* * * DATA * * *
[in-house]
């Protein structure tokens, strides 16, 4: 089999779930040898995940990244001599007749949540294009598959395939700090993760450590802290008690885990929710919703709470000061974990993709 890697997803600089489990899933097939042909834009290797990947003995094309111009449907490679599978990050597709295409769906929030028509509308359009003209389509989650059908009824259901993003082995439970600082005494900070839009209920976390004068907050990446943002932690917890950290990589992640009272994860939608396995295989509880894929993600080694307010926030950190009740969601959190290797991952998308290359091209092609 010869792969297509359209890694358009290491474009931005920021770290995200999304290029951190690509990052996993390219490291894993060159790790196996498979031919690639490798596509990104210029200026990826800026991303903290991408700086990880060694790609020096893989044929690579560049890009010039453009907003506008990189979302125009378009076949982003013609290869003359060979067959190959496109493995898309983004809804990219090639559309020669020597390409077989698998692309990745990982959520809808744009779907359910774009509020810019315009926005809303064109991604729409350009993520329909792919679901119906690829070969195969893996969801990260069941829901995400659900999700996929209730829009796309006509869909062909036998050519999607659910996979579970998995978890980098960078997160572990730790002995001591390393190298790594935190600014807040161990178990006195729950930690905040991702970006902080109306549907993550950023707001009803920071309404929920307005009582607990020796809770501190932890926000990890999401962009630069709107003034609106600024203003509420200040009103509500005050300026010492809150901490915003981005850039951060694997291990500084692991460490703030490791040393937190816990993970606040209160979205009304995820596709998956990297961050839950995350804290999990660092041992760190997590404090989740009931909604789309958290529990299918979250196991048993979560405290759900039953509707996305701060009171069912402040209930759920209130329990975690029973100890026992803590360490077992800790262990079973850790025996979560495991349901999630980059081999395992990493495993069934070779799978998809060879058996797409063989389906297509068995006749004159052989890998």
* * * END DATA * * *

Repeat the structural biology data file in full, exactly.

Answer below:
[in-house]
């Protein structure tokens, strides 16, 4: 089999779930040898995940990244001599007749949540294009598959395939700090993760450590802290008690885990929710919703709470000061974990993709 890697997803600089489990899933097939042909834009290797990947003995094309111009449907490679599978990050597709295409769906929030028509509308359009003209389509989650059908009824259901993003082995439970600082005494900070839009209920976390004068907050990446943002932690917890950290990589992640009272994860939608396995295989509880894929993600080694307010926030950190009740969601959190290797991952998308290359091209092609 010869792969297509359209890694358009290491474009931005920021770290995200999304290029951190690509990052996993390219490291894993060159790790196996498979031919690639490798596509990104210029200026990826800026991303903290991408700086990880060694790609020096893989044929690579560049890009010039453009907003506008990189979302125009378009076949982003013609290869003359060979067959190959496109493995898309983004809804990219090639559309020669020597390409077989698998692309990745990982959520809808744009779907359910774009509020810019315009926005809303064109991604729409350009993520329909792919679901119906690829070969195969893996969801990260069941829901995400659900999700996929209730829009796309006509869909062909036998050519999607659910996979579970998995978890980098960078997160572990730790002995001591390393190298790594935190600014807040161990178990006195729950930690905040991702970006902080109306549907993550950023707001009803920071309404929920307005009582607990020796809770501190932890926000990890999401962009630069709107003034609106600024203003509420200040009103509500005050300026010492809150901490915003981005850039951060694997291990500084692991460490703030490791040393937190816990993970606040209160979205009304995820596709998956990297961050839950995350804290999990660092041992760190997590404090989740009931909604789309958290529990299918979250196991048993979560405290759900039953509707996305701060009171069912402040209930759920209130329990975690029973100890026992803590360490077992800790262990079973850790025996979560495991349901999630980059081999395992990493495993069934070779799978998809060879058996797409063989389906297509068995006749004159052989890998």